This implementation guide is not meant to demonstrate how to install and configure Machine Creation Services and Provisioning Services. It is meant to show how to migrate an image from Machine Creation Services to Provisioning Services. It is assumed that the following actions and configurations are in place.

1. Machine Creation Services was successfully implemented in the creation of virtual machines.

2. Provisioning Services is setup, configured, and integrated within the  infrastructure.

This document is divided into the following sections:

  • Prepare the Machine Creation Services Image
  • Create the Master vDisk
  • Create the Provisioning Services Target Devices
  • Migrate the Desktop Group

Note:
It is assumed that the reader has knowledge about how Machine Creation Services and Provisioning Services operate.

Download Whitepaper here

Design Considerations for Virtualizing Provisioning Services

Citrix Consulting have created this great whitepaper on which design considerations if you want to virtualize your provisioning services hosts.

Introduction

Today, IT architects strive to virtualize most server workloads in the datacenter. When designing a virtual desktop solution with Citrix XenDesktop or Citrix XenApp, there are conflicting schools of thought with regard to implementing Citrix Provisioning Services as virtual servers. As architects begin to standardize on a virtualized platform, the imminent question that always appears to arise is ‘Should Citrix Provisioning Services be installed on a Physical or Virtual Server?’ In the past, it was always considered a best practice to have Citrix Provisioning Services installed on a physical server. Now with advances in virtualization technology, there are several options available that make virtualizing Provisioning Services a reality in the enterprise.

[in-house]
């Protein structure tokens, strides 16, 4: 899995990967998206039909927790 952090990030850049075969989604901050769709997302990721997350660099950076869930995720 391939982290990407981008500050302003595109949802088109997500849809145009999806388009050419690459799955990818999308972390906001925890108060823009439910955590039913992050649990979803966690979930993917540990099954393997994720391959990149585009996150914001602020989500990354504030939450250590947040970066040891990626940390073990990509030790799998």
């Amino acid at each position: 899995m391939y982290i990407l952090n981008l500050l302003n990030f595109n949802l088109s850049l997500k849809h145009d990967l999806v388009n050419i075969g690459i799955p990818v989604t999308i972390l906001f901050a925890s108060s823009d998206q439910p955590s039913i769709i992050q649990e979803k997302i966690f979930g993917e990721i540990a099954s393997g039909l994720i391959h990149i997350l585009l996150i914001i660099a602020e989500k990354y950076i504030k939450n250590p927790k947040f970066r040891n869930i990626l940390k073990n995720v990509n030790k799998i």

Citrix Consulting Solutions has been involved in multiple scenarios where Provisioning Services was successfully virtualized within XenDesktop and XenApp environments on all three major hypervisors (Citrix XenServer, Microsoft Hyper-V, and VMware vSphere). The most notable reference of these successful implementations was accomplished in partnership with Cisco and is documented within the Cisco Validated Design documents. In each circumstance, the Provisioning Services virtual server was designed to ensure that it was adequately able to handle the assigned workload and ensure that the virtual Provisioning Services server was not the major restricting factor within the environment.1

Based on the experience of the Citrix Consulting Solutions team, this document provides detailed design considerations for virtualizing Provisioning Services such as:

  • Ensure that the hypervisor host is able to distribute processing power across multiple CPUs.
  • A 10Gbps network is the most conducive environment for virtualizing Provisioning Services and the respective Provisioning Services network traffic.
  • If a 10Gbps network is not available, consider link aggregation at the hypervisor level to provide more available bandwidth for the virtual Provisioning Services machine.
  • Consider utilizing SR-IOV or Pass-Through to minimize the virtualization overhead associated with network intensive virtual machines, such as Provisioning Services.
  • Always configure Provisioning Services in a high-availability configuration with multiple virtual machines distributed across different hypervisor hosts.
  • Virtualize Provisioning Services on an x64 version of Windows to take advantages of Windows System Cache.

In summary, Provisioning Services workloads can and have been successfully virtualized in both XenDesktop and XenApp deployments if the design considerations outlined in this document are thoroughly evaluated.